PORTLAND Kids were headed back to school Tuesday morning, with scattered showers and early temperatures in the low 40s.

Another front was expected to move in Tuesday evening, bringing rain and blustery winds, according to KGW meteorologist Nick Allard.

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Most school districts reopened, some with delays or buses on snow routes.

More: School closure information

Side streets had the most slick spots, but the city was working to get main thoroughfares cleared with plows. Crews also continued spreading deicer and gravel and clearing storm drains.

Still, some wondered why Portland didn't plow more streets, or sooner.

It would cost us $300 million a year extra to hire enough people to do that, said commissioner Steve Novick during a press conference Monday. That's the reason we don't.

Photos: Pileups, crashes, traffic around the region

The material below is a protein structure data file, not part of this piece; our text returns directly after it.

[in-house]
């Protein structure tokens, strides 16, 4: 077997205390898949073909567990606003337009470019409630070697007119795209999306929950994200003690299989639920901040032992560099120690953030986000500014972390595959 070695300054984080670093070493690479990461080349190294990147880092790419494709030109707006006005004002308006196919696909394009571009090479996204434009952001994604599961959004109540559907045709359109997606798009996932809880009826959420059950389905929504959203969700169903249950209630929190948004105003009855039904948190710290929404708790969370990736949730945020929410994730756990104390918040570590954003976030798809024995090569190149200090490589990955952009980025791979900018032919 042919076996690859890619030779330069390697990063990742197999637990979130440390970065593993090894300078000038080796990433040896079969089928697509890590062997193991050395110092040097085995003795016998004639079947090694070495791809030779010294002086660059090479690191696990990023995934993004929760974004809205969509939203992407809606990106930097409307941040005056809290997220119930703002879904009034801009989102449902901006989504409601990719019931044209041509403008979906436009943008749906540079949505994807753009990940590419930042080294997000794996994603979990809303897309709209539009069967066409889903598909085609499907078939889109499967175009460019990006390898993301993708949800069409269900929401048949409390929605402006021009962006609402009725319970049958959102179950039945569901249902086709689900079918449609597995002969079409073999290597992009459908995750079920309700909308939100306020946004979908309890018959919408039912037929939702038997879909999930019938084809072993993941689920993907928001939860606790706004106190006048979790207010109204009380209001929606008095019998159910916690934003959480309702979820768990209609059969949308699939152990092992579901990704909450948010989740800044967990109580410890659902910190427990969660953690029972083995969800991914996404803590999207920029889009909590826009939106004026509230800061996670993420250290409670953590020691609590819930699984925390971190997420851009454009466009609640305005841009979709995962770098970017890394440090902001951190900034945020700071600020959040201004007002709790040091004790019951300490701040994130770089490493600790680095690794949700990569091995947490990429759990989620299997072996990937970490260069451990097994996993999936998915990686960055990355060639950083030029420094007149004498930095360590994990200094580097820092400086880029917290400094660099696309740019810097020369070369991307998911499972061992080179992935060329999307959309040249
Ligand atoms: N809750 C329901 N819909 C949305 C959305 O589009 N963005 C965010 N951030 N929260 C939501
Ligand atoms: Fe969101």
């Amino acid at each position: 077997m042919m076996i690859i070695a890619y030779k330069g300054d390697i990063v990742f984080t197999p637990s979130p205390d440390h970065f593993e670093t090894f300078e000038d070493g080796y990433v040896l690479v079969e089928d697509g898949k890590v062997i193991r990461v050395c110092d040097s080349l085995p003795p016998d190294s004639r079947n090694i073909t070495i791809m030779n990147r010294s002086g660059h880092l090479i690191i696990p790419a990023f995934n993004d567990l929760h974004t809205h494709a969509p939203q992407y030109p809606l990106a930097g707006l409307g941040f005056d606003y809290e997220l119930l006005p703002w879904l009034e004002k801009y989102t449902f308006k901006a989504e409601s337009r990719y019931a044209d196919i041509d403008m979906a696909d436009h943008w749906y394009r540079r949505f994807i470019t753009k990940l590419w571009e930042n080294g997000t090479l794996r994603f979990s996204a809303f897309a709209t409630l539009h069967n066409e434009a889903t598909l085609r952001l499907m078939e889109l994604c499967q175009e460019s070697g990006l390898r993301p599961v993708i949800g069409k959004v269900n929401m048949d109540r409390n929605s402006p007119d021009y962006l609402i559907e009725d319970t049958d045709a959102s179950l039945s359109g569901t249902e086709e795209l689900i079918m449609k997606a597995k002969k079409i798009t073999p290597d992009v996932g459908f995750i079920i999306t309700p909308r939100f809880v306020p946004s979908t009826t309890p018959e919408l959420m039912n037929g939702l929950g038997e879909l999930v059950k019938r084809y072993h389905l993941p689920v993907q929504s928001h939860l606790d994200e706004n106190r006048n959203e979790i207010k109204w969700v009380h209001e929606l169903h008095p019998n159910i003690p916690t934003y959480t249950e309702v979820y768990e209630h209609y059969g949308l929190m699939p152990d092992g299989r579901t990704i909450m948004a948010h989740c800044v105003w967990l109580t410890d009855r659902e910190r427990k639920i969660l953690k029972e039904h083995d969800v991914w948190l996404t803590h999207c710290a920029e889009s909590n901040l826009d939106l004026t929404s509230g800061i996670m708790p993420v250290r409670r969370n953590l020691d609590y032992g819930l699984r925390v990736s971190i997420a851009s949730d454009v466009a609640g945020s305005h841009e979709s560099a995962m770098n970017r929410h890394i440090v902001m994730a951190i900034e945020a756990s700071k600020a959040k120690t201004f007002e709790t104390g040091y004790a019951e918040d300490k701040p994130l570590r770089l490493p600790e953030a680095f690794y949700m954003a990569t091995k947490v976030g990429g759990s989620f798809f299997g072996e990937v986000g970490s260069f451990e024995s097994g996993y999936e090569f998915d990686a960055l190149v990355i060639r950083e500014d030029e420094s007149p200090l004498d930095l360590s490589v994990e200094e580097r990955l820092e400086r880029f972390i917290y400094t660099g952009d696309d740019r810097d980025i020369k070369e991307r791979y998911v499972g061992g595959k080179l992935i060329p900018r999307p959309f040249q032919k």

An Oregon Department of Transportation spokesman said Monday it would take weeks for road crews to cleanup the over 7,000 yards of sand it laid down over the last four days.

More: ODOT:Storm cleanup could take weeks

People in the Columbia River Gorge have been facing an even bigger threat. While Portland did warm above freezing Monday, the gorge still had not, leaving that area coated with ice.

Chains were required for all big rigs headed east on I-84.

I was driving 20 miles an hour with chains all the way from basically Colburn to Troutdale, said trucker Daniel Cundif. It was just a really slow drive and then you've got these people just driving like idiots and wrecking.

Monday's freezing rain follows four days of difficult weather conditions in the gorge, as well as throughout the Portland Metro Area.

Background: Rains start to melt snow and ice after winter blast

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